What Happened In Orlando? A Workplace Shooting Reportedly Caused "Multiple Fatalities"
Update: Around 11 a.m. Orange County (Fla.) Sheriff Jerry Demings said that a man armed with a knife and gun on Monday morning entered an Orlando workplace and shot five people, four of whom died on the scene and one who died later at the hospital; the assailant then killed himself. Sheriff Demings said that the shooter was a former employee of the business who had been fired in April. Authorities said they did not believe it was a terrorism incident.
Earlier: On Monday morning, according to the Orange County Sheriff's Office, there was a "multiple fatality" shooting in Orlando, Florida at an unnamed business headquarters. Local Florida news TV station WFTV reported that the Orlando shooter had been killed and four victims were dead. The station also reported that the FBI declared that the Orlando shooting was not a terror attack, and has instead been described in the media as a "workplace" incident.
WFTV also said that the FBI had arrived at the Orlando crime scene before 10 a.m. The national ATF department headquarters tweeted that ATF special agents from the Orlando field office were also on the scene.
The Florida state constitution has fairly weak gun control laws: the state legally allows adults to purchase a gun without a permit and, furthermore, it is not required that firearms be registered, nor does the owner need to be licensed. To carry a handgun, gun owners need permits, but permits aren't required to carry a rifle or shotgun. People under the age of 18 can also buy firearms with permission from a parent or guardian.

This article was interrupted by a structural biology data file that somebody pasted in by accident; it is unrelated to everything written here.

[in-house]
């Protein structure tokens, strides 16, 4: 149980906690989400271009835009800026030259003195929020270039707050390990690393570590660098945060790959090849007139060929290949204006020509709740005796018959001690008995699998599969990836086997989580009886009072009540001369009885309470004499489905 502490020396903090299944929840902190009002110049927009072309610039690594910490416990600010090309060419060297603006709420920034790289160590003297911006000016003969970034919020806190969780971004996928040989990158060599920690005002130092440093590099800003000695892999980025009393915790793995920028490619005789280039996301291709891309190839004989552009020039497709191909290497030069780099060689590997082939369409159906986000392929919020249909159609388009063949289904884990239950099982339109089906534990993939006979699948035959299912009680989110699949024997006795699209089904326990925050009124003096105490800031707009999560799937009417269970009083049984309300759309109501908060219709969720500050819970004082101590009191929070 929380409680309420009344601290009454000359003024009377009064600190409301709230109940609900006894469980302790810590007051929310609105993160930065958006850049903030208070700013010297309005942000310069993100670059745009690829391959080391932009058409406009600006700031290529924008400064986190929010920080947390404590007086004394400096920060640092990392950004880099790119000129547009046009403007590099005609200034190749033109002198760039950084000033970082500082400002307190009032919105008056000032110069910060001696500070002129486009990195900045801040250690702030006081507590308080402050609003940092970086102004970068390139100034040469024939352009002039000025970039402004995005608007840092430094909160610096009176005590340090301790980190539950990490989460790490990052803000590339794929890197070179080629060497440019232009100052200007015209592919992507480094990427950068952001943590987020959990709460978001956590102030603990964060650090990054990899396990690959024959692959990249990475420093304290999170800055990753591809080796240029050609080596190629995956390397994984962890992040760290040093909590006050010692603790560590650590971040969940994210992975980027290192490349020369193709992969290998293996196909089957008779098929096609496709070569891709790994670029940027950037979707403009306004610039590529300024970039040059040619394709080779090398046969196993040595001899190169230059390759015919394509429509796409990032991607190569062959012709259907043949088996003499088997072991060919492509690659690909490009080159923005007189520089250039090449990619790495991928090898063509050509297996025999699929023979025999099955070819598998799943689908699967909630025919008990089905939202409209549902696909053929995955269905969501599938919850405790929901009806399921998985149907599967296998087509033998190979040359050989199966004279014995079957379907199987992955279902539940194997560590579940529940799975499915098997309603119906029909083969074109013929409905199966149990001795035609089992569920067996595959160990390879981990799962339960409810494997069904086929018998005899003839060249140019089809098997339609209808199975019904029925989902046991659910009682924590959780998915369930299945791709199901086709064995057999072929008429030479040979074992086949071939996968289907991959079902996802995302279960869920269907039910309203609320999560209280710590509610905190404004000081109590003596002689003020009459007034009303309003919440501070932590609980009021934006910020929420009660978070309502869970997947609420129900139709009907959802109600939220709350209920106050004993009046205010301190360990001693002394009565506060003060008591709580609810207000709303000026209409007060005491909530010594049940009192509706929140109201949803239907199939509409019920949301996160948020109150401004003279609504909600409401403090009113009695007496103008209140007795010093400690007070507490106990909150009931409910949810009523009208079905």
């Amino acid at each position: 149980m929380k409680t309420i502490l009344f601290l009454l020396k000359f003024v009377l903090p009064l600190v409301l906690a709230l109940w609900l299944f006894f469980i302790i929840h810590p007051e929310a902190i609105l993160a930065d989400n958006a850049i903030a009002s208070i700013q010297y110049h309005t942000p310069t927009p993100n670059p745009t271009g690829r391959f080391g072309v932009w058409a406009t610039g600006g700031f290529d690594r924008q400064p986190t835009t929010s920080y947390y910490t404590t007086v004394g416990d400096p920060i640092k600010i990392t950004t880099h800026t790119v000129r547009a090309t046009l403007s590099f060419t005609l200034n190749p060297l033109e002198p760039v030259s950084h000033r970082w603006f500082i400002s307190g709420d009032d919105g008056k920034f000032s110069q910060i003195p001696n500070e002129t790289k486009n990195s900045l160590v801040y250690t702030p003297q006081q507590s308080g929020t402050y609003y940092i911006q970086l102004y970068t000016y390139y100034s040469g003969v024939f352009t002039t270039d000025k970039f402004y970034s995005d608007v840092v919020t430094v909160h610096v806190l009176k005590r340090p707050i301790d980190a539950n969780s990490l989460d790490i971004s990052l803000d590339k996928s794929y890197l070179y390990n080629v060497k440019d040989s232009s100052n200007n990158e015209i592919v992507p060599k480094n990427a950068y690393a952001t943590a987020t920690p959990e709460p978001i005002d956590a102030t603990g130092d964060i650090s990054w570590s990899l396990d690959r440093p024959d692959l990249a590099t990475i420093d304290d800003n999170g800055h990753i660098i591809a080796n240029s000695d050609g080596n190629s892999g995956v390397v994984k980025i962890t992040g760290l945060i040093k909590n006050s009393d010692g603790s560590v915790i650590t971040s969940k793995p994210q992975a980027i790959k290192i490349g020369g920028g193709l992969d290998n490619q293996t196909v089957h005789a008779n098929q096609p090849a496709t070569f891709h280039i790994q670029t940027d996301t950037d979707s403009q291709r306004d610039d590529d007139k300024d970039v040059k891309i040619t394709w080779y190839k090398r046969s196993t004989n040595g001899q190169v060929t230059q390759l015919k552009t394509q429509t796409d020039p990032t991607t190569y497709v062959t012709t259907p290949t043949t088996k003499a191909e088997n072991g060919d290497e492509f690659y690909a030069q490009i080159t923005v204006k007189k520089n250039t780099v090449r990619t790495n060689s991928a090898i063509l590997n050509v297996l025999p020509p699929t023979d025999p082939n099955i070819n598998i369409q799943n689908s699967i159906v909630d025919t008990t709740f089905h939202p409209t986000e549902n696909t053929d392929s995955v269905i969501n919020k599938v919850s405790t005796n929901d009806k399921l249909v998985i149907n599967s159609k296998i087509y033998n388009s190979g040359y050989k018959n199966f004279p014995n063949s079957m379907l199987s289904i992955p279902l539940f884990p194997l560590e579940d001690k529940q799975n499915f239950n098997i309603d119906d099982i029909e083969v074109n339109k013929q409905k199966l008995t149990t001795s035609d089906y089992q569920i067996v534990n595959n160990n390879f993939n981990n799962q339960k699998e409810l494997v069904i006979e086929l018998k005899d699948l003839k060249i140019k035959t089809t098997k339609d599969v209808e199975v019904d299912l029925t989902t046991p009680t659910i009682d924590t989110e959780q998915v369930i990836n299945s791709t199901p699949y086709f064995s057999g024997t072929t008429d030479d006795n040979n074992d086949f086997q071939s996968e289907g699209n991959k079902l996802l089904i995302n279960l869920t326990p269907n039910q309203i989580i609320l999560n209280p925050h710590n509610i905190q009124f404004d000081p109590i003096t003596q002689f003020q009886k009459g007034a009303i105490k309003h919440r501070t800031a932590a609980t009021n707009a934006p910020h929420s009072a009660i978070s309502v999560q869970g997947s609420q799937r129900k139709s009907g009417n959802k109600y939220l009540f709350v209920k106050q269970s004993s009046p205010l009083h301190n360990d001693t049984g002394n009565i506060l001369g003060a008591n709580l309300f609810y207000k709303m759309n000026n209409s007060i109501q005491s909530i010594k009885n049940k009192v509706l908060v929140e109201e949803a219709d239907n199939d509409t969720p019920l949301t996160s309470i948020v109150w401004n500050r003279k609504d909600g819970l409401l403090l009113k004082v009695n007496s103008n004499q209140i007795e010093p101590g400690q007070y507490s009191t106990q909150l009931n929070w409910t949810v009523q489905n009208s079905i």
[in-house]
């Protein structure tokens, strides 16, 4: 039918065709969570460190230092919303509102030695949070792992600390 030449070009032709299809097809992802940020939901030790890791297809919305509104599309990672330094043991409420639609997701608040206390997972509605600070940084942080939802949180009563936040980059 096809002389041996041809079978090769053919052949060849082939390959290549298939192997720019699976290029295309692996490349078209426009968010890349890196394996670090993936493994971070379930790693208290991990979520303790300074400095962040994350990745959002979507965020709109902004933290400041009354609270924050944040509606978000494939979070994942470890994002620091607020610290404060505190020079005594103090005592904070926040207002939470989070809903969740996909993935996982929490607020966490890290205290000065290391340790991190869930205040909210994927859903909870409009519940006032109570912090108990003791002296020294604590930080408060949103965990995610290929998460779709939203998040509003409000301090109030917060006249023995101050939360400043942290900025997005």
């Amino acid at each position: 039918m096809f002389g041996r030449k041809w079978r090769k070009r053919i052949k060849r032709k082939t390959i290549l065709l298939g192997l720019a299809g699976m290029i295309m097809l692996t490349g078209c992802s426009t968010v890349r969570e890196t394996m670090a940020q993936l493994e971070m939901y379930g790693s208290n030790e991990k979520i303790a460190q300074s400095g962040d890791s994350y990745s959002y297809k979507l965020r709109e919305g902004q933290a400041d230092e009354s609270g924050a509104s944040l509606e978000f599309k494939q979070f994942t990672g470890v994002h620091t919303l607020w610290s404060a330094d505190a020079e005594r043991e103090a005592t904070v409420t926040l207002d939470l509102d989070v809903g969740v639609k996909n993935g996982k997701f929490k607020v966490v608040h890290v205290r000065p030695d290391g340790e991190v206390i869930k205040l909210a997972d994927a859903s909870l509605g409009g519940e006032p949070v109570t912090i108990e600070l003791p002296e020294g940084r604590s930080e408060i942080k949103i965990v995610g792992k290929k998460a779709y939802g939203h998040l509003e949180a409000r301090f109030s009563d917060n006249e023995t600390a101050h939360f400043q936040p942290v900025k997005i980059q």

Another notable gun-related state law is the "Stand Your Ground" law. Florida legally permits the use of deadly force if someone feels threatened. In April Florida state legislators advanced a measure that sought to strengthen that law, according to Reuters.
This latest shooting comes a week before the one-year anniversary of the Pulse nightclub shooting, which also took place in Orlando. The 2016 shooting killed 49, making it the deadliest in modern U.S. history. Last week the city of Orlando experienced another gun-related alarm, in which a man with a fake gun was arrested at the Orlando International Airport. However, authorities said that last week's incident was a so-called "suicide by cop," in which someone tries to kill him or herself by drawing force from police. (No shots were fired, but the airport was closed for a few hours.)
Florida Governor Rick Scott told WFTV that he had been briefed on the situation. "Over the past year, the Orlando community has been challenged like never before," Scott said in a statement. "I ask all Floridians to pray for the families impacted by this senseless act of violence."
At the time of writing this article, a few minutes before 11 a.m., President Donald Trump had yet to comment on the Orlando incident, though Trump has been tweeting about the London terror attack this morning.
More to come...